Gay and Lesbian Humanist

December 2009 Issue

The December issue of G&LH is now online with the unwavering message that we are all God-damned.


Everywhere we look, the religious bigots are trying to ram what they call the true meaning of Christmas down our throats, while totally ignoring the fact that “Christmas” has existed in many forms since ancient times.

Unfortunately, however, the crushing nature of religion isn’t confined to Christmas. Just as phoney is their talk about peace on earth, while religious ideological wars continue in the name of peace and true gods. We need look no further than the Middle East to see the misery and mayhem being caused in the name of God, Allah or Whatever. In fact, many parts of the world appear God-damned!

Islamic menace

Our feature article this time is by Roy W. Brown, who is the immediate past president of the International Humanist and Ethical Union (IHEU) and currently its main representative at the UN, Geneva. Brown warns about how Islam is taking over the world; how Muslims are making claims for special treatment in British schools, hospitals and the workplace, and want to impose Sharia law for the settlement of family disputes. He rightly warns of the grave threat Islam poses to our very way of life. You only have to look at any country where Islam is in control to see where we are headed. In such places, murder and mutilation are daily occurrences and freedom and human rights are gone.

The Islamic menace is not just confined to Britain, but is widespread throughout Europe and beyond. Neither is it driven by chance, but is part of an international campaign, orchestrated by the Organisation of the Islamic Conference (OIC), which demands the worldwide acceptance and adoption of Islamic norms and values. If we don’t stamp out this creeping canker very soon, Britain and the rest of Europe will be God-damned, too.

Gay-murder menace

Christianity has been showing its true colours recently in Archbishop Rowan Williams’s reluctance to speak out over the proposed gay murder bill in Uganda. Symon Hill takes a detailed look at what has been happening there, and asks why the church seems quite happy with state murder of gay people. Given the church’s long and bloody history, some of us are not the least surprised by its acquiescence in a gay-murder bill. More worrying still is that this evangelical menace is spreading, as, in World Watch, George Broadhead reports of similar proposals now being aired in Rwanda.

Gospel thugs

Religious fundamentalism holds sway elsewhere in Africa, too. Nigerian Humanist Leo Igwe describes how, in Nigeria, in July of this year, a large group of Christian thugs from the Liberty Gospel Church trashed a public symposium on witchcraft and child rights at the Cultural Centre in Calabar Cross River State. Igwe was himself assaulted by the gospel thugs and had his glasses broken.

Holy bullies

Continuing our theme on the threat of aggressive religionism, Blogwatch, this time, is presented by Alvin McEwen, whose book Holy Bullies and Headless Monsters has done so much to expose the lies of the American religious right. His blog, of the same name, continues this vital work. McEwen explains that the phoney image of the LGBT community as evil outsiders looking to gain influence via indoctrination and deception is an intentional fabrication of “pro-family” or “traditional morality” groups.


On the cover of this issue of G&LH appear some words from a song called “Goddamned” by Jay Brannan. As a little thank you to our readers for their support, we are running a competition to win Jay Brannan’s album of the same name, Goddamned. The whole lyric of the song appears on the competition page, and I think you will agree it is extremely apposite to both this issue’s theme and the perilous state our world is in today.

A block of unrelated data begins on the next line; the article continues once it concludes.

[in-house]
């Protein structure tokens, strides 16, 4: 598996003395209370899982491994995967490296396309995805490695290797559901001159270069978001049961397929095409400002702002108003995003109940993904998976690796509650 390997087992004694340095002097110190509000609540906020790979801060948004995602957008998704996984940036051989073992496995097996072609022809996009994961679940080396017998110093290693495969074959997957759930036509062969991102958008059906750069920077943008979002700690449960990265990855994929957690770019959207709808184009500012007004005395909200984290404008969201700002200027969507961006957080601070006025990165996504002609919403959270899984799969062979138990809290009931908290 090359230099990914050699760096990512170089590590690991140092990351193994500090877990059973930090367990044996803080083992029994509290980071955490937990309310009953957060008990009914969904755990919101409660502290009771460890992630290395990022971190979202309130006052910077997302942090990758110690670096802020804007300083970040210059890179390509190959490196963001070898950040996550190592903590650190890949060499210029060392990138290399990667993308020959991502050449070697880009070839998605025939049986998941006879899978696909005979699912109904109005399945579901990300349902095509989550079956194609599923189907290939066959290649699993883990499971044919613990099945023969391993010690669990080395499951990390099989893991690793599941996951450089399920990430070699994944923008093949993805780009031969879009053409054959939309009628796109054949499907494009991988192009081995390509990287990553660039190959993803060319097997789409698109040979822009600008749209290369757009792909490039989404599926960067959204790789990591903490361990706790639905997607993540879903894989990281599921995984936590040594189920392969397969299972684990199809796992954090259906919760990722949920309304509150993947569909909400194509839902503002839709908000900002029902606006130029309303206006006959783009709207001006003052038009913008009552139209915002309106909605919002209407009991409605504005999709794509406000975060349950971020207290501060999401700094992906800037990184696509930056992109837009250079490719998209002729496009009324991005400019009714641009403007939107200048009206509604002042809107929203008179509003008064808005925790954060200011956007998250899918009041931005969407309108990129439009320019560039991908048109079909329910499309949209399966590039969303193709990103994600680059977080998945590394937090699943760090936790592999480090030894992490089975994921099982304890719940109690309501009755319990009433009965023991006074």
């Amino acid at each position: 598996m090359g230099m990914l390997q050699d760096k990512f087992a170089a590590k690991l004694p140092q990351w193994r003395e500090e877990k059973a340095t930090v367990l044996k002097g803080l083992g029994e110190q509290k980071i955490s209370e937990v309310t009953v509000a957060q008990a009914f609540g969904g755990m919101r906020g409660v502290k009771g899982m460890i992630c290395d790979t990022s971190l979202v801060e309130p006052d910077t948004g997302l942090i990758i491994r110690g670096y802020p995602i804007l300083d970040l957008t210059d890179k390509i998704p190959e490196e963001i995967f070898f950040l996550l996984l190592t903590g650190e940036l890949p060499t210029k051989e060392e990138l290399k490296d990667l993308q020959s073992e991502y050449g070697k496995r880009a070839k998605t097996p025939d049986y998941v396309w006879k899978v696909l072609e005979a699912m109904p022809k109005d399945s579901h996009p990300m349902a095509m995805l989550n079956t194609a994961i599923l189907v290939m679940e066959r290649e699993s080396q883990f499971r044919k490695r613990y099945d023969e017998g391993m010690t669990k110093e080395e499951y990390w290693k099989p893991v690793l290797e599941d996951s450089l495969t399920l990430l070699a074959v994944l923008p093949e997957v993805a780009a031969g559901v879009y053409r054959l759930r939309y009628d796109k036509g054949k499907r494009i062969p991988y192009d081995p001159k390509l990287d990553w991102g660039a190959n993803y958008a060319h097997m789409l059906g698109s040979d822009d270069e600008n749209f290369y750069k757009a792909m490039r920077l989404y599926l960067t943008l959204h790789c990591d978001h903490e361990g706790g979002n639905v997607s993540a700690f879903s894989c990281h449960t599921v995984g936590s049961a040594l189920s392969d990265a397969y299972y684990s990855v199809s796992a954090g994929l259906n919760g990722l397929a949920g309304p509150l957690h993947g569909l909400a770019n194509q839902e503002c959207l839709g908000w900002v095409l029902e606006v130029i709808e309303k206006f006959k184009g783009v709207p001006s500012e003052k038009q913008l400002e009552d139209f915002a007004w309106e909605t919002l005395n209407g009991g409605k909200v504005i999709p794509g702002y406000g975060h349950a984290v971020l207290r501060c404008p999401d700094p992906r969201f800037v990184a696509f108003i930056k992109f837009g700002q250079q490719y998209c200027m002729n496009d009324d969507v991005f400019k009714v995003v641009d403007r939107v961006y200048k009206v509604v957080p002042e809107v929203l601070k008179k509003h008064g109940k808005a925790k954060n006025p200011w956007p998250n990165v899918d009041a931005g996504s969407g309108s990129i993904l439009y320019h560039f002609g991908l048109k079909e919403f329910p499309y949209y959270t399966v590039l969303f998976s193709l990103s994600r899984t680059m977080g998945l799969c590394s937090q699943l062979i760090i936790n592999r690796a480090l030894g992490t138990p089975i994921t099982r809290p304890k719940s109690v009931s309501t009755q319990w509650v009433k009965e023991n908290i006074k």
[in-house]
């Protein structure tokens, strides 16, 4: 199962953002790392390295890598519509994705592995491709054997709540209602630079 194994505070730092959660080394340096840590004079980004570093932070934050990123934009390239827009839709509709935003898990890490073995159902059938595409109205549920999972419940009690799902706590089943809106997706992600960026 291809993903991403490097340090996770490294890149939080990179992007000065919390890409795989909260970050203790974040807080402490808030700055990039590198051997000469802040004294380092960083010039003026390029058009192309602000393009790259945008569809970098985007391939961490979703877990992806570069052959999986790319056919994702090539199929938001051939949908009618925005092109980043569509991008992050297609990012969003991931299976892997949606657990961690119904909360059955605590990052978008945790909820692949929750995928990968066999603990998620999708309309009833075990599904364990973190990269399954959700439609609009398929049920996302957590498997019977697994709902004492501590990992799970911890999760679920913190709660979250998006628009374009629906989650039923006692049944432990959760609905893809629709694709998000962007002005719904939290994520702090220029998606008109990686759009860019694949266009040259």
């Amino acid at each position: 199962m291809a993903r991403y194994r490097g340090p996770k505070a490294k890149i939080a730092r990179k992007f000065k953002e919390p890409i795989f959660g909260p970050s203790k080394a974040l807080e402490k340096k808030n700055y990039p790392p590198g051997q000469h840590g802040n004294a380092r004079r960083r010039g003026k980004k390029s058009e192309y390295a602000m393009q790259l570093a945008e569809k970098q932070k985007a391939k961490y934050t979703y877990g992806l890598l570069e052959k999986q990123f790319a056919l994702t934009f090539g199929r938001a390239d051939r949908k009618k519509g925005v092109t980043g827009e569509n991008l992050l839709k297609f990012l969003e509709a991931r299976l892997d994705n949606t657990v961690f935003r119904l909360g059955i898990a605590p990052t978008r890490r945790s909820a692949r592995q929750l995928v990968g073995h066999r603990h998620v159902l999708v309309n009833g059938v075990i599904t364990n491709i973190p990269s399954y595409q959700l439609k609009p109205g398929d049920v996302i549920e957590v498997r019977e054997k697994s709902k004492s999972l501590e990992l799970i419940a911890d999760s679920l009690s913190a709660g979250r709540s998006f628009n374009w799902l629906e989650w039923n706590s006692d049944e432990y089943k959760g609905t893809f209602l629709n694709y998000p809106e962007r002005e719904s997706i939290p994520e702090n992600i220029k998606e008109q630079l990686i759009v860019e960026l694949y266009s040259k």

Atheist Christmas and Santa in Heaven

Can you be an atheist and enjoy Christmas? Zack Ford tells us why even though he’s an atheist, he loves this holiday period. Meanwhile, Neil Richardson asks, “Do you believe in Father Christmas?” Richardson says he is struck by the similarity between believing in Father Christmas and believing in God.

Warm your cockles!

As I sit here typing in what is a very chilly office, summer days seem very far away. If you’re feeling the cold and damp where you are, too, you will like Martin Lewis’s cockle-warming look at a few of last summer’s Pride events from around the world. And Stephen Blake takes a look at TLA’s new bad-boy rites-of-passage film, Shank.


Most of us believe we are freethinkers, but what exactly is freethought, and what qualifies you as a freethinker? Warren Allen Smith shares a few examples of individuals in Philosopedia who have been described by various “freethinking” labels.

In our Out of Print feature, we reproduce an article by veteran gay rights campaigner Antony Grey, first published in the Winter 2002 issue of G&LH, that looks at the history of gay law reform in the UK.

Ian Stewart tells us something about a presentation to celebrate the sixtieth anniversary of the publishers Thames and Hudson – held at the London School of Economics (LSE) – discussing recent exciting developments in the function of museums.

It’s been a busy year for the Stockholm-based Nordic Rainbow Humanists (NRH), and Bill Schiller reports on what’s been happening.

As usual, Andy Armitage has been on the blog and gives us his report on what’s been happening over at our sister publication, Pink Triangle.

If you thought quality television is a thing of the past, and that Lord Reith is spinning in his grave, think again! According to Steven Dean, quality viewing on the box has never been better, as can be judged by a typical week’s viewing for him and his gran.

Finally, catch up on what’s been happening in our regular News Watch comment on selected recent news stories.

Happy reading!
Mike Foxwell

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